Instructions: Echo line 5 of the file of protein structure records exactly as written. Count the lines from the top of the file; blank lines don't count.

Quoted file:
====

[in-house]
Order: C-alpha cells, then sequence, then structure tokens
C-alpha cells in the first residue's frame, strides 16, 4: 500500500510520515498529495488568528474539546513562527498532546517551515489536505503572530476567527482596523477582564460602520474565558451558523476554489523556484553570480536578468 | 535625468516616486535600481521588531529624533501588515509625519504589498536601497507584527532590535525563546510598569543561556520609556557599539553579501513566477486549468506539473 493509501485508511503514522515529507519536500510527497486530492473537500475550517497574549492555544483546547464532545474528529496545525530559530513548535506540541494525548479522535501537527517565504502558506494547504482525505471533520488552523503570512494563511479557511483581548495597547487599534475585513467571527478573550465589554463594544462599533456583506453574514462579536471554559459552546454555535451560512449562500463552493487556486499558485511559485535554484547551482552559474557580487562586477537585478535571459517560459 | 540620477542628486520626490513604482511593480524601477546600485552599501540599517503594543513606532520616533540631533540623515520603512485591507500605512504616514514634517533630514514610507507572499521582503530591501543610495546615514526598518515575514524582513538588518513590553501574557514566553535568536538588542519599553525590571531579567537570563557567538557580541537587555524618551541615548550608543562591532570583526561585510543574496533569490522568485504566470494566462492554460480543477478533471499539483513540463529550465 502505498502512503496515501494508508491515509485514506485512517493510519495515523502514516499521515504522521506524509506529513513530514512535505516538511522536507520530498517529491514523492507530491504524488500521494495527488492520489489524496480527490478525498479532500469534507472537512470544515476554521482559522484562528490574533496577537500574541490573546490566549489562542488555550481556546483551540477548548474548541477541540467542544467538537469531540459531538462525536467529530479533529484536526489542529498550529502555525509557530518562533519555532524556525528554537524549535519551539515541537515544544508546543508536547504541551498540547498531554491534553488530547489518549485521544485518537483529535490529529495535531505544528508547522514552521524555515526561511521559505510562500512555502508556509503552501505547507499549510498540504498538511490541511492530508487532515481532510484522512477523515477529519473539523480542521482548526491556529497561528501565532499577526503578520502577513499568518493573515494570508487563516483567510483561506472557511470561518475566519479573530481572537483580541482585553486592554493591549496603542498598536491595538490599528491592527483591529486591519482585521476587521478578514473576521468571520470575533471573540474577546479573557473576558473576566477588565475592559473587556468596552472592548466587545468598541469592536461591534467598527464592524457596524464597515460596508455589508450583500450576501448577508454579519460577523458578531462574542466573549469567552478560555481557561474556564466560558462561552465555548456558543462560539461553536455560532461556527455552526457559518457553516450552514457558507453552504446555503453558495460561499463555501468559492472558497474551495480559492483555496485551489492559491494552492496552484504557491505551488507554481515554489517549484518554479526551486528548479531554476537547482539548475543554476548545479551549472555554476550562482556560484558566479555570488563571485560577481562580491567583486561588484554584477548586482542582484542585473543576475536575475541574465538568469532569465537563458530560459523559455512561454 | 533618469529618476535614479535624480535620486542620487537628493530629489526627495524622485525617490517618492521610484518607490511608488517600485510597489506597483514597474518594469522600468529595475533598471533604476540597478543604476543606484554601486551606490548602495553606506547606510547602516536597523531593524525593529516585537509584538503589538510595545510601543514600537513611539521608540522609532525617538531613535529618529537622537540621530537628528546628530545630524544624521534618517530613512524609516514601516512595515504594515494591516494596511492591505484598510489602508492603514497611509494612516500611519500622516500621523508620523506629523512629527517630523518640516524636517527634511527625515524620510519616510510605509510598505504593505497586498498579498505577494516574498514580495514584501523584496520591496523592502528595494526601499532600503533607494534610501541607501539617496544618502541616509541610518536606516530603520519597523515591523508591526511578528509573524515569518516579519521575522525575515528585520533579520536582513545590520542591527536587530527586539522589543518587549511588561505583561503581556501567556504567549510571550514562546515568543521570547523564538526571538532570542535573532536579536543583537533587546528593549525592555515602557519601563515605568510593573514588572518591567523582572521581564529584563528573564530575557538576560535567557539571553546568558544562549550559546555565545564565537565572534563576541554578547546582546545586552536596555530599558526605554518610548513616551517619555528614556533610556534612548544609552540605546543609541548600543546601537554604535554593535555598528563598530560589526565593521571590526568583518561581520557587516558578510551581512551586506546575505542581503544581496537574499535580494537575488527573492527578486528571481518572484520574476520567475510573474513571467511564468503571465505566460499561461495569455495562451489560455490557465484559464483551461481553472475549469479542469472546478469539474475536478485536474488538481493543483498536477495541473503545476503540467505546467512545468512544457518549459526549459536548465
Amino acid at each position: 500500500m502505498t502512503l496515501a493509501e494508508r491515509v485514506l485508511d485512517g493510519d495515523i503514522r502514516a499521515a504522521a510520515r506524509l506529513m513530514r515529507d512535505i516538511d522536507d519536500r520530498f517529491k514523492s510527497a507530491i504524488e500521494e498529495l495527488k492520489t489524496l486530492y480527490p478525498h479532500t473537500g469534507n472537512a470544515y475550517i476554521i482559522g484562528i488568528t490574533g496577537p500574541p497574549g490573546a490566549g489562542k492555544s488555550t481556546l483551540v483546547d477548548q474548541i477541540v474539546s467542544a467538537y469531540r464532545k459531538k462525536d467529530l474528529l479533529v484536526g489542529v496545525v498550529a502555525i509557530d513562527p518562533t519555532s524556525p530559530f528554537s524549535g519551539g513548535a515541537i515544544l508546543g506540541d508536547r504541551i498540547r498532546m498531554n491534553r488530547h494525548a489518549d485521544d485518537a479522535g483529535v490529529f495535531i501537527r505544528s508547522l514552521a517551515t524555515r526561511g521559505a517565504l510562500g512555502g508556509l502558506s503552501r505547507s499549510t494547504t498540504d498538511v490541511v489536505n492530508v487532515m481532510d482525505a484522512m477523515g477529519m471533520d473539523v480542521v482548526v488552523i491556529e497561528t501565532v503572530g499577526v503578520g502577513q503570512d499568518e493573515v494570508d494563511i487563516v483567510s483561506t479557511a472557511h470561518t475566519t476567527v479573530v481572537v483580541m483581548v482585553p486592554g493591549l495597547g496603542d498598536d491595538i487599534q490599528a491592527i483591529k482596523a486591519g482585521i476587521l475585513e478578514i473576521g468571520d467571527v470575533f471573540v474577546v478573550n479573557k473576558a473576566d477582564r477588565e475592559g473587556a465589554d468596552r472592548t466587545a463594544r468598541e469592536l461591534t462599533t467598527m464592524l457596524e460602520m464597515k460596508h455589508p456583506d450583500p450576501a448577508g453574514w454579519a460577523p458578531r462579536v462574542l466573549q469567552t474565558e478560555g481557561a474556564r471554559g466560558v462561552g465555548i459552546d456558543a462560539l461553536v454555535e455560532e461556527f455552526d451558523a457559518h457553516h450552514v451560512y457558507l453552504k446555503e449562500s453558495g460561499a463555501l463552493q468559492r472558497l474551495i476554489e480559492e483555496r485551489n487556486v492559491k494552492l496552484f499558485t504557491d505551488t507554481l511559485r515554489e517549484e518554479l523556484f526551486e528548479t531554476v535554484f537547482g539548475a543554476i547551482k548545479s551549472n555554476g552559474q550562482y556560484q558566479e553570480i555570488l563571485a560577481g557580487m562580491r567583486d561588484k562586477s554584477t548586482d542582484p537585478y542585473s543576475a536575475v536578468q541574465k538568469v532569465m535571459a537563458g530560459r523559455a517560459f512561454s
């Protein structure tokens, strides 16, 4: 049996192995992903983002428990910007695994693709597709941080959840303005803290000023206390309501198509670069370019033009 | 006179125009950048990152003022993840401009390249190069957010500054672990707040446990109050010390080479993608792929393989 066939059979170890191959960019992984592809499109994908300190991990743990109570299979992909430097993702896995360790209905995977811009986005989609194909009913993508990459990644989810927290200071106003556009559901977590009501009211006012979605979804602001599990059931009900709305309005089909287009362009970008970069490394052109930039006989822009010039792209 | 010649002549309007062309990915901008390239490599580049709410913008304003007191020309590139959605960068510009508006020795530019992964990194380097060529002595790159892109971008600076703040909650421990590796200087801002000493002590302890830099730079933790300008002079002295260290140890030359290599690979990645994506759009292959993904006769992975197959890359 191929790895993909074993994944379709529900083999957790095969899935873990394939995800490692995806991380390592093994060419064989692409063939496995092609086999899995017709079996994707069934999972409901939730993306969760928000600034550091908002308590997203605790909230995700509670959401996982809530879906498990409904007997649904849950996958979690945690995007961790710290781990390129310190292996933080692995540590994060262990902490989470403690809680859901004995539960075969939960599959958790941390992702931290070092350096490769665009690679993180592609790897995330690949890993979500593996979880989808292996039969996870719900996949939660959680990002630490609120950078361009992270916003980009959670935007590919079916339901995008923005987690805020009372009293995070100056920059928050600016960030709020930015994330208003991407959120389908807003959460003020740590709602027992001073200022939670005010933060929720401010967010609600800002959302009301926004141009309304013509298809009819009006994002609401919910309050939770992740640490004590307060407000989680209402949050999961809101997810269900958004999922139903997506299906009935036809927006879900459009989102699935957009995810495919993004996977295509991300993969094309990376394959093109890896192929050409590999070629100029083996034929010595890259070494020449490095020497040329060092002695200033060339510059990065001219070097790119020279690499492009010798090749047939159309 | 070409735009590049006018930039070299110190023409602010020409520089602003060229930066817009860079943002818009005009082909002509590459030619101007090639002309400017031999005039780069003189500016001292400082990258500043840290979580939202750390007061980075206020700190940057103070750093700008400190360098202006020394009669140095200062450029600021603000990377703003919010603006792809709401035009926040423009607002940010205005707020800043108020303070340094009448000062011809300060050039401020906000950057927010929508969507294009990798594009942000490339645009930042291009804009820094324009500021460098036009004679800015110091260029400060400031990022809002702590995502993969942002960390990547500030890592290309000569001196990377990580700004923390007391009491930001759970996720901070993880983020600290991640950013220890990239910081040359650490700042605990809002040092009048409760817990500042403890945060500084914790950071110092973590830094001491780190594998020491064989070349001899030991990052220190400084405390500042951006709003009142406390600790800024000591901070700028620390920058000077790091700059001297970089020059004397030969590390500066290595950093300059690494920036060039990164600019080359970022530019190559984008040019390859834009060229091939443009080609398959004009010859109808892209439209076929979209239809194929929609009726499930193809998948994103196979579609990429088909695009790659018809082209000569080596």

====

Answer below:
């Protein structure tokens, strides 16, 4: 049996192995992903983002428990910007695994693709597709941080959840303005803290000023206390309501198509670069370019033009 | 006179125009950048990152003022993840401009390249190069957010500054672990707040446990109050010390080479993608792929393989 066939059979170890191959960019992984592809499109994908300190991990743990109570299979992909430097993702896995360790209905995977811009986005989609194909009913993508990459990644989810927290200071106003556009559901977590009501009211006012979605979804602001599990059931009900709305309005089909287009362009970008970069490394052109930039006989822009010039792209 | 010649002549309007062309990915901008390239490599580049709410913008304003007191020309590139959605960068510009508006020795530019992964990194380097060529002595790159892109971008600076703040909650421990590796200087801002000493002590302890830099730079933790300008002079002295260290140890030359290599690979990645994506759009292959993904006769992975197959890359 191929790895993909074993994944379709529900083999957790095969899935873990394939995800490692995806991380390592093994060419064989692409063939496995092609086999899995017709079996994707069934999972409901939730993306969760928000600034550091908002308590997203605790909230995700509670959401996982809530879906498990409904007997649904849950996958979690945690995007961790710290781990390129310190292996933080692995540590994060262990902490989470403690809680859901004995539960075969939960599959958790941390992702931290070092350096490769665009690679993180592609790897995330690949890993979500593996979880989808292996039969996870719900996949939660959680990002630490609120950078361009992270916003980009959670935007590919079916339901995008923005987690805020009372009293995070100056920059928050600016960030709020930015994330208003991407959120389908807003959460003020740590709602027992001073200022939670005010933060929720401010967010609600800002959302009301926004141009309304013509298809009819009006994002609401919910309050939770992740640490004590307060407000989680209402949050999961809101997810269900958004999922139903997506299906009935036809927006879900459009989102699935957009995810495919993004996977295509991300993969094309990376394959093109890896192929050409590999070629100029083996034929010595890259070494020449490095020497040329060092002695200033060339510059990065001219070097790119020279690499492009010798090749047939159309 | 070409735009590049006018930039070299110190023409602010020409520089602003060229930066817009860079943002818009005009082909002509590459030619101007090639002309400017031999005039780069003189500016001292400082990258500043840290979580939202750390007061980075206020700190940057103070750093700008400190360098202006020394009669140095200062450029600021603000990377703003919010603006792809709401035009926040423009607002940010205005707020800043108020303070340094009448000062011809300060050039401020906000950057927010929508969507294009990798594009942000490339645009930042291009804009820094324009500021460098036009004679800015110091260029400060400031990022809002702590995502993969942002960390990547500030890592290309000569001196990377990580700004923390007391009491930001759970996720901070993880983020600290991640950013220890990239910081040359650490700042605990809002040092009048409760817990500042403890945060500084914790950071110092973590830094001491780190594998020491064989070349001899030991990052220190400084405390500042951006709003009142406390600790800024000591901070700028620390920058000077790091700059001297970089020059004397030969590390500066290595950093300059690494920036060039990164600019080359970022530019190559984008040019390859834009060229091939443009080609398959004009010859109808892209439209076929979209239809194929929609009726499930193809998948994103196979579609990429088909695009790659018809082209000569080596």